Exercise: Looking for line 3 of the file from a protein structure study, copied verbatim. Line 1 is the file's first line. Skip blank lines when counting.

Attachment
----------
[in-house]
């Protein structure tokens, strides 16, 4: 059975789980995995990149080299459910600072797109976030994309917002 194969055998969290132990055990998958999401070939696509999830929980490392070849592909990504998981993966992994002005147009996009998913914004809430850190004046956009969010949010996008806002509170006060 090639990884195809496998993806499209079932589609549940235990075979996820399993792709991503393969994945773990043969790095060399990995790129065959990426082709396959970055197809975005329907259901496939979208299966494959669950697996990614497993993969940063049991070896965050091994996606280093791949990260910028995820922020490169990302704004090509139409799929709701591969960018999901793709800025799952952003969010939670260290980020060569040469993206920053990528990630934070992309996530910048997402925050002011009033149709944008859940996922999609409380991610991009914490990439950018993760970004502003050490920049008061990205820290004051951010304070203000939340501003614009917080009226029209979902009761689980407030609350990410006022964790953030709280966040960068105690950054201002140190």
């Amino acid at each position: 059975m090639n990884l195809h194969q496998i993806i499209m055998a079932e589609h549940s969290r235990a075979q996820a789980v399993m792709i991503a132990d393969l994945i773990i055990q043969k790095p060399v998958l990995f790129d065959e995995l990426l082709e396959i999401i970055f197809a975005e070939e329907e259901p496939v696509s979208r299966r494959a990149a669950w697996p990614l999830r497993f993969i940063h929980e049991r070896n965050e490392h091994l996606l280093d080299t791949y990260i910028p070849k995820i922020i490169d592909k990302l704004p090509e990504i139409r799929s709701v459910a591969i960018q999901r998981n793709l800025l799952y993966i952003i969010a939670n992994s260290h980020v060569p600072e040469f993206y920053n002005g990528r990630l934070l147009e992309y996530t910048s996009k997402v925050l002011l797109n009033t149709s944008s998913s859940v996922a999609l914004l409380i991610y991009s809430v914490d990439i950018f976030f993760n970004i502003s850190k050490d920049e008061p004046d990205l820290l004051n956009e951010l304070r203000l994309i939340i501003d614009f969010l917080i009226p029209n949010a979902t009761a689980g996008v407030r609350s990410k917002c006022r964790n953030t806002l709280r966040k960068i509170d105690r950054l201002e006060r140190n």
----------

């Amino acid at each position: 059975m090639n990884l195809h194969q496998i993806i499209m055998a079932e589609h549940s969290r235990a075979q996820a789980v399993m792709i991503a132990d393969l994945i773990i055990q043969k790095p060399v998958l990995f790129d065959e995995l990426l082709e396959i999401i970055f197809a975005e070939e329907e259901p496939v696509s979208r299966r494959a990149a669950w697996p990614l999830r497993f993969i940063h929980e049991r070896n965050e490392h091994l996606l280093d080299t791949y990260i910028p070849k995820i922020i490169d592909k990302l704004p090509e990504i139409r799929s709701v459910a591969i960018q999901r998981n793709l800025l799952y993966i952003i969010a939670n992994s260290h980020v060569p600072e040469f993206y920053n002005g990528r990630l934070l147009e992309y996530t910048s996009k997402v925050l002011l797109n009033t149709s944008s998913s859940v996922a999609l914004l409380i991610y991009s809430v914490d990439i950018f976030f993760n970004i502003s850190k050490d920049e008061p004046d990205l820290l004051n956009e951010l304070r203000l994309i939340i501003d614009f969010l917080i009226p029209n949010a979902t009761a689980g996008v407030r609350s990410k917002c006022r964790n953030t806002l709280r966040k960068i509170d105690r950054l201002e006060r140190n």